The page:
• Qualify leads before passing them to the sales team. This may be the greatest secret of trade show success: Do not dump trade show “leads” onto the sales force. Only those prospects who qualify as “hot” (by your company’s own definition) should be sent to sales. Put the others into the marketing pool for on-going development.

After the show the real work begins
This year we took Mass Integrated Systems in to CTIA 2009. We had 4 of our top salespeople, “hit the dance floor”. After 48 hours, countless hand shakes and meetings, the Vegas night turned into Trade Show mornings. At the end of it all we had our leads and now the real works begins to make our gold.

It’s tempting, after the preparation to get ready for the CTIA trade show and the hours on the trade show floor, to come back to the office and just collapse. But the real value of being at a trade show, like CTIA Wireless — why it’s worth your money — comes when you follow up on the leads and contacts you make.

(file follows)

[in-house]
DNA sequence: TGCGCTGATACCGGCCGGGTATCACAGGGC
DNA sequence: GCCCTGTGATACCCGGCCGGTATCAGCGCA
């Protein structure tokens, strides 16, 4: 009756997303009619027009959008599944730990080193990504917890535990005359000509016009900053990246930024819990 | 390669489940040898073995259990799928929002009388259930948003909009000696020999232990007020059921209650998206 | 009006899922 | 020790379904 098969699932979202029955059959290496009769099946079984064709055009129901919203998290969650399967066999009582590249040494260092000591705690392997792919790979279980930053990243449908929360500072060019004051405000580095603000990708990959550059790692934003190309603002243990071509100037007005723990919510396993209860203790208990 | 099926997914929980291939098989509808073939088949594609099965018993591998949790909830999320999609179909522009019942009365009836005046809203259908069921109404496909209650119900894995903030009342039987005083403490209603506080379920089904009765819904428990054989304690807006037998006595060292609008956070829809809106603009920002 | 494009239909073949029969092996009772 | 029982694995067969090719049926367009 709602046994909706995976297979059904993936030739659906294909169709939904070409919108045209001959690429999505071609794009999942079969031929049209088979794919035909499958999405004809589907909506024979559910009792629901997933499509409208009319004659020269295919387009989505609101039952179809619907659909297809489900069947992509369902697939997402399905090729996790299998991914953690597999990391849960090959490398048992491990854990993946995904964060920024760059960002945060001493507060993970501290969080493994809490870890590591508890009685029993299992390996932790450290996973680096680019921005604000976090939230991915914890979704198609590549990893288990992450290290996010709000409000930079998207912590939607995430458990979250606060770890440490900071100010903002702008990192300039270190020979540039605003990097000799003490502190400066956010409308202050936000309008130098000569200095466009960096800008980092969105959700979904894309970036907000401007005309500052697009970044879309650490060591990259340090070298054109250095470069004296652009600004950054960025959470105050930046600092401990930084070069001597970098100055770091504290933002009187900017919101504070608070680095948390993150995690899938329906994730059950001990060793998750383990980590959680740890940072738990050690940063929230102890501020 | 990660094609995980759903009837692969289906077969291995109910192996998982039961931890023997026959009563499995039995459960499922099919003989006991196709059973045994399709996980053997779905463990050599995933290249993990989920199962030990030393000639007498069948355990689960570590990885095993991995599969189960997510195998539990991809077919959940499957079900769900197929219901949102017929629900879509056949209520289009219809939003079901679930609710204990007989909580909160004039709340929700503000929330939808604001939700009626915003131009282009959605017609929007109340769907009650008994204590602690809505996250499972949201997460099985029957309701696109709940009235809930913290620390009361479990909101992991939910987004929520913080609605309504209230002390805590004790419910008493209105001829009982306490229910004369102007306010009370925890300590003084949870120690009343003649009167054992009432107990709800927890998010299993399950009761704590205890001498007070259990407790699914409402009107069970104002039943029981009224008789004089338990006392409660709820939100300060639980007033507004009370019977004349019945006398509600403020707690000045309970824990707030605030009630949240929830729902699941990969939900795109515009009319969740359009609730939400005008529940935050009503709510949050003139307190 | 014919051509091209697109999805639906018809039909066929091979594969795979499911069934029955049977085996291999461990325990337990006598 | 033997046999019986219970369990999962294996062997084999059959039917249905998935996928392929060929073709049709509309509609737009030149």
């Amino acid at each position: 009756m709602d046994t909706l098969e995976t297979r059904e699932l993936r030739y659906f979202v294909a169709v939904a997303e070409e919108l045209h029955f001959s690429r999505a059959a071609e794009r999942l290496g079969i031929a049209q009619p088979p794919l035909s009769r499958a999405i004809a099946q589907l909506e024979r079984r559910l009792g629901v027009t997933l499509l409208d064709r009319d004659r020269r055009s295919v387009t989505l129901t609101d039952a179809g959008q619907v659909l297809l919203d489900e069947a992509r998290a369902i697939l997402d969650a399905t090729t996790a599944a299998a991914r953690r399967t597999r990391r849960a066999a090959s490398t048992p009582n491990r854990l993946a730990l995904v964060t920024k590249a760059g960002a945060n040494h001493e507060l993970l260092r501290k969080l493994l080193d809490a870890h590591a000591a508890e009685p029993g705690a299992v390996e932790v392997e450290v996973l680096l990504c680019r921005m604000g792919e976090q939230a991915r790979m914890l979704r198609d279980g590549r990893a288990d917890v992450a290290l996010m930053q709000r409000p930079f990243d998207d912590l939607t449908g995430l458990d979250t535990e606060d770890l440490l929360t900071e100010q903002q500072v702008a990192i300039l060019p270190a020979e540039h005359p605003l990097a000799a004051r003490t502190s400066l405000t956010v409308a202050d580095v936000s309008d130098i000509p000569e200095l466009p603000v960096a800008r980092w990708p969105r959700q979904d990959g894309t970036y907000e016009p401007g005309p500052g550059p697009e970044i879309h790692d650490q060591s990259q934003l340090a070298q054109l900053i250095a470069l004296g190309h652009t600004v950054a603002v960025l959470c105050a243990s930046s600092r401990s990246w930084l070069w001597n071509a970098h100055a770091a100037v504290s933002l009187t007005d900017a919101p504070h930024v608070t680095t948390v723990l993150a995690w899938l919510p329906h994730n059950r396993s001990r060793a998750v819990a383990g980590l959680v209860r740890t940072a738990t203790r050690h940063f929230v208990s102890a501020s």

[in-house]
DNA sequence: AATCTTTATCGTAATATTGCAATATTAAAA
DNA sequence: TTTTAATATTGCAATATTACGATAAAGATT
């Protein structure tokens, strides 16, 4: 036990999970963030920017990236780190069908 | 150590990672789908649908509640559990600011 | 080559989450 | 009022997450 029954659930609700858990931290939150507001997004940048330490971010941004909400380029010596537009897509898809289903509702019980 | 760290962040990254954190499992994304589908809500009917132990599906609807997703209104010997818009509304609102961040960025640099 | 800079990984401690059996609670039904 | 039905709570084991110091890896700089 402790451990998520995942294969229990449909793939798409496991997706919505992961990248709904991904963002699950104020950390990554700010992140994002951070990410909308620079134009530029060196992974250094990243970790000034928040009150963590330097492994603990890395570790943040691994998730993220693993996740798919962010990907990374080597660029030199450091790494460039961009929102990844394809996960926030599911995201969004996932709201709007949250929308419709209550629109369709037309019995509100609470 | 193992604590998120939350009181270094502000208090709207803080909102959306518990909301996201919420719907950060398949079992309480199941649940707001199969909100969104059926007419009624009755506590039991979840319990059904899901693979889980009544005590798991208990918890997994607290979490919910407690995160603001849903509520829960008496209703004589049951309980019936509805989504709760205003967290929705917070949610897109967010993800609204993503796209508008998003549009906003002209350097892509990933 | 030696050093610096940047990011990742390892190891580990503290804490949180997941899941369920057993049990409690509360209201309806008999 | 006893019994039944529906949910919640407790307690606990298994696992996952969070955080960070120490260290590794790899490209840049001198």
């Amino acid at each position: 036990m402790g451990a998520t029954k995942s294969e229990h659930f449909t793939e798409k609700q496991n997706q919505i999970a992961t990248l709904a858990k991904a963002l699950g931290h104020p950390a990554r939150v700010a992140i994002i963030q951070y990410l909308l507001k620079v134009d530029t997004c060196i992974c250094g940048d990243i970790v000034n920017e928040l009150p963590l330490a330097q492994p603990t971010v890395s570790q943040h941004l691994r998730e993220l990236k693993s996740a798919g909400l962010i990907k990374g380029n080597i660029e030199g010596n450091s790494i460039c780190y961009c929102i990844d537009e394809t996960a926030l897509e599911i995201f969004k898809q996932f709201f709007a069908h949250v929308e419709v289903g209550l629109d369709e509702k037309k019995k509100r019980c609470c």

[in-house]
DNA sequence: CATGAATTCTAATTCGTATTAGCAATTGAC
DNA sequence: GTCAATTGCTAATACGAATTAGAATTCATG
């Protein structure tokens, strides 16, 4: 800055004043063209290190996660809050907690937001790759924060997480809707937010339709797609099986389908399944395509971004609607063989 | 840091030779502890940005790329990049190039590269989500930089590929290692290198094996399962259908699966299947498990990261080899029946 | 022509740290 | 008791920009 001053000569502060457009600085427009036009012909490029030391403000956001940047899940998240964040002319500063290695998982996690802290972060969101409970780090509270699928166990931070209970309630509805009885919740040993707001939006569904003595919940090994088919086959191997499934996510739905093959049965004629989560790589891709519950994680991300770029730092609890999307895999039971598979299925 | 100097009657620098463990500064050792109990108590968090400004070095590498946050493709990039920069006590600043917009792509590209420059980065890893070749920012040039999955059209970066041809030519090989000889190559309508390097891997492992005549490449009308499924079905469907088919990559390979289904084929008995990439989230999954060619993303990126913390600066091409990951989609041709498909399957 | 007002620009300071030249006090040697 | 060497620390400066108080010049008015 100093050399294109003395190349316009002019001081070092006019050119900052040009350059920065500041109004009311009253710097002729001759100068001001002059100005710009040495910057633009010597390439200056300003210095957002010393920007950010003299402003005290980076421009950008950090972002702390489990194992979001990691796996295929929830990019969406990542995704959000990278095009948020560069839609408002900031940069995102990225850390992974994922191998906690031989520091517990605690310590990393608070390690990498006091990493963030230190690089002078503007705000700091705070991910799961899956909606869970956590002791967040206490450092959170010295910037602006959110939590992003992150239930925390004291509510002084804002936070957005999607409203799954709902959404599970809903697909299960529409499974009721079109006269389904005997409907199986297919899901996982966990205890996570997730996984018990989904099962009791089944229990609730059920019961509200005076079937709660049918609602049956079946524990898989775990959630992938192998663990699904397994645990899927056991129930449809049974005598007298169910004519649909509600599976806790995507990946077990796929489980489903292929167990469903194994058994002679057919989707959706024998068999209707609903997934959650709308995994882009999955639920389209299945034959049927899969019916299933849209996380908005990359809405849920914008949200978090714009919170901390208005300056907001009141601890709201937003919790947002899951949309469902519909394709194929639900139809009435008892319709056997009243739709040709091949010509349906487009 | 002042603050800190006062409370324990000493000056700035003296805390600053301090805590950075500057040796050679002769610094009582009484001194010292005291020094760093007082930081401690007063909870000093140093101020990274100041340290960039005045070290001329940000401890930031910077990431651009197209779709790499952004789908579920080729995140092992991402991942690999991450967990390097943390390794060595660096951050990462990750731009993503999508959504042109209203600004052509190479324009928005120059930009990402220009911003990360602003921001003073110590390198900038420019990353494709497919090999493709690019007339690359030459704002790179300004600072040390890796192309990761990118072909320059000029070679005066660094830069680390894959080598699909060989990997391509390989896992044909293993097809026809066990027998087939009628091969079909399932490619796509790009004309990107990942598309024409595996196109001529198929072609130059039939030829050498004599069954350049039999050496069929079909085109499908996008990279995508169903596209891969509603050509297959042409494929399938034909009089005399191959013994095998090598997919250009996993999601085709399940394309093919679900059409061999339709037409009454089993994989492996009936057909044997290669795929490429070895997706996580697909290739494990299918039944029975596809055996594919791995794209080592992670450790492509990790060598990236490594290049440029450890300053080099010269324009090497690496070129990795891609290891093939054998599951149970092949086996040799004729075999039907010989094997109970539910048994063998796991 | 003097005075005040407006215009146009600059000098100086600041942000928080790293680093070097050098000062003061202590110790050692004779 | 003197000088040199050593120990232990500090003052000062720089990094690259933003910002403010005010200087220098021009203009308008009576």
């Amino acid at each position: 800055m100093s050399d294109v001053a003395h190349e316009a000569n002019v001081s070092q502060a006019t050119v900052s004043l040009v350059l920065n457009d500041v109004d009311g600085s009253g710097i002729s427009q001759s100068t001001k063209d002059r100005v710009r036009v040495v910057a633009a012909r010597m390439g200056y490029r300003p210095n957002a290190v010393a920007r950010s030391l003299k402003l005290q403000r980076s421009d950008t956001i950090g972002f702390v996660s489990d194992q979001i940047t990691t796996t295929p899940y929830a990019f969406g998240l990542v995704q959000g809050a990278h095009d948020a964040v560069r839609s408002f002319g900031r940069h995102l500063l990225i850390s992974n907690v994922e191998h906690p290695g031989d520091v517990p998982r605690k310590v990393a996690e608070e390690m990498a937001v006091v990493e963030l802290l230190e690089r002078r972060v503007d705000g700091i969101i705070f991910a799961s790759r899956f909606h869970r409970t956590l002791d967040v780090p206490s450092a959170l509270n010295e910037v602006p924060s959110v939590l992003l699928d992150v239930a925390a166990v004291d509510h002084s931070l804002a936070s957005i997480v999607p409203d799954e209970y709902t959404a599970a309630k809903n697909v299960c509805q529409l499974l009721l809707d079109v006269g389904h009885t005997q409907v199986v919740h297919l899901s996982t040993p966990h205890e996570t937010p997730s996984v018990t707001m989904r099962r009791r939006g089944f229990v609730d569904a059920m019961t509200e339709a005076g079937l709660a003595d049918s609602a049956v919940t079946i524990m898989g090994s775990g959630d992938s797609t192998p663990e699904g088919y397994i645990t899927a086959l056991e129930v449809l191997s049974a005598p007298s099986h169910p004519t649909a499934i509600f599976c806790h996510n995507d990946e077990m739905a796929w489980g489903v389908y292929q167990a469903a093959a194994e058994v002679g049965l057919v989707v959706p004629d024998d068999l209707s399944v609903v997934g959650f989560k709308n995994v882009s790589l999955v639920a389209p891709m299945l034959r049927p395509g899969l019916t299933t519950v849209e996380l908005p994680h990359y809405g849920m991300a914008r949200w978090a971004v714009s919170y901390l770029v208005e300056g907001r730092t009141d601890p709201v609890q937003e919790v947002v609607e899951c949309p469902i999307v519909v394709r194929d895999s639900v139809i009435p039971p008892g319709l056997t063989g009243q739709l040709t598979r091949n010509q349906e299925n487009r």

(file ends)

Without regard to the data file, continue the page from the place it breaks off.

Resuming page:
According to trade show industry resources, up to 80% of trade show leads aren’t followed up on. That’s a huge waste. Fortunately, here at Mass Integrated Systems we have countless hours of trade show experience and resources from trade show secret books. We developed a system that works. Using the above and below steps, your next show should be able to be a great success.

• Organize leads while still at the CTIA trade show. Most people return from a trade show with a stack of business cards. At best, they’ve written something on the reverse side of the card to remind them why a contact is important. At worst, business cards are stuck in different pockets or purses, often getting lost, and you have no idea who Charlie Patch from Patch Industries  is or why you have his or her card.

• Start tracking contacts and leads as you get them. For every trade show, we bring a separate bound notebook stapler, and pens. We staple cards into the book as we meet contacts, making notes about who they are and why we should follow up. We NEVER let that notebook out of our sight; it’s like gold. You can also create “lead cards” or keep a computer in your booth.